MUSIC BUZZ: Björk
It’s all about Bjork this week: after her album “leaked” she descided to just put it out on iTunes, weeks ahead of the official release. Why not?
Pitchfork also published a stunning interview with her. For me it was an eye-opener. Of her, I had in my mind the picture of a woman, who wakes up with a grand idea, then summons with a flick of her hand, let’s say, an all-female Icelandic brass orchestra or a bunch of iOS programmers to help her realize it. Looks like it not that easy, even for arguably one of the greatest artists on the planet. She says about how she feels about Vulnicura:
I’m a little nervous. Definitely. Especially coming from an album like Biophilia, which was about the universe. This is more of a traditional singer/songwriter thing. When I started writing, I fought against it. I thought it was way too boring and predictable. But most of the time, it just happens; there’s nothing you can do. You have to let it be what it is.
Then there is battling the widely held perception that behind every sucessful female musician is a male producer who pulls the strings:
For example, I did 80% of the beats on Vespertine and it took me three years to work on that album, because it was all microbeats—it was like doing a huge embroidery piece. Matmos came in the last two weeks and added percussion on top of the songs, but they didn’t do any of the main parts, and they are credited everywhere as having done the whole album. [Matmos’] Drew [Daniel] is a close friend of mine, and in every single interview he did, he corrected it. And they don’t even listen to him.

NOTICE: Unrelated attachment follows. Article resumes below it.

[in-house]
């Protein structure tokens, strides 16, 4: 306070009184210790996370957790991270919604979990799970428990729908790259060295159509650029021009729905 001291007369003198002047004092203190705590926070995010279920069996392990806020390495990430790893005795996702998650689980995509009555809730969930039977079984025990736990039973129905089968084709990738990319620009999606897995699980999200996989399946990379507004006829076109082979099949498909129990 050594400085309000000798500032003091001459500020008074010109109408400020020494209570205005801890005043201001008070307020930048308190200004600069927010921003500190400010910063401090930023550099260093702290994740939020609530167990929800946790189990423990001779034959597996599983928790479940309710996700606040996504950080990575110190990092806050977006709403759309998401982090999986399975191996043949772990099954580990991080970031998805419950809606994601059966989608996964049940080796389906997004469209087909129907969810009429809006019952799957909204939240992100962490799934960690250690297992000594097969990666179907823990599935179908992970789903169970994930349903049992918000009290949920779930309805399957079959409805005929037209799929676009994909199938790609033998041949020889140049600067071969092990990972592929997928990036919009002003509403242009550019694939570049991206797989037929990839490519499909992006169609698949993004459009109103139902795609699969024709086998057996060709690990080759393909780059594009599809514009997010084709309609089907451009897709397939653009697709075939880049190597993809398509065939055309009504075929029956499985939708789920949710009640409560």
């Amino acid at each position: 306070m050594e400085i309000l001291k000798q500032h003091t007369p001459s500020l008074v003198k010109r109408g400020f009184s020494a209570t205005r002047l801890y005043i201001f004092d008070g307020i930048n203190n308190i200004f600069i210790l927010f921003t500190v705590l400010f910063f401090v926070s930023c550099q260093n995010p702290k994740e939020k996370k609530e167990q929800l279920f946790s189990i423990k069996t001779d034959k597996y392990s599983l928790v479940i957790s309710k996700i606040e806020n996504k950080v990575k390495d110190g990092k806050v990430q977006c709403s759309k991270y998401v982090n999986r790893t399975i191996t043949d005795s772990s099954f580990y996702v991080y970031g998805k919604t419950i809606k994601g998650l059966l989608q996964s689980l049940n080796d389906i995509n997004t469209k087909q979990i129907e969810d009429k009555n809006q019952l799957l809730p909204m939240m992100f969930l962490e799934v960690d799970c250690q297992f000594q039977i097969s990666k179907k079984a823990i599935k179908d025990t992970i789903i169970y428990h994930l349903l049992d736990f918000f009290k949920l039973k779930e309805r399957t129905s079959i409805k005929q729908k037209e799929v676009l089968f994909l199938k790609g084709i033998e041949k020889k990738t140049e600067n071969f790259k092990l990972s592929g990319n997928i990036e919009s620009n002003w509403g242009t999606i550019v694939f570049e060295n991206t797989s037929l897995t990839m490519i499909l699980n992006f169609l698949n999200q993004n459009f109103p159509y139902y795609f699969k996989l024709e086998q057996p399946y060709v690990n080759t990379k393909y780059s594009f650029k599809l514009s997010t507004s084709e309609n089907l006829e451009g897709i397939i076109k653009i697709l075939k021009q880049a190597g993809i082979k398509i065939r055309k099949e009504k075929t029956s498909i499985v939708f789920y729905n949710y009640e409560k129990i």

For Vulnicura, the supposed mastermind is once again Arca, who people liked to incorrectly credit already for FKA twigs musical vision. (Arca seems to be an allround nice person and I’m just jealous that he gets to hang out with my favorite musicians).
As a follow up to Björk’s interview, Slate lists the continuing battle of some of the most talented artists to be recognized as the main creative force behing their work:
If you read interviews with female songwriters, producers, and musicians, you know that’s true, because you’ve heard these stories again and again.
Last but not least, I have to revise my somewhat dismissive statement about Björk’s new album last week: I bought the album, I like it and will write a review.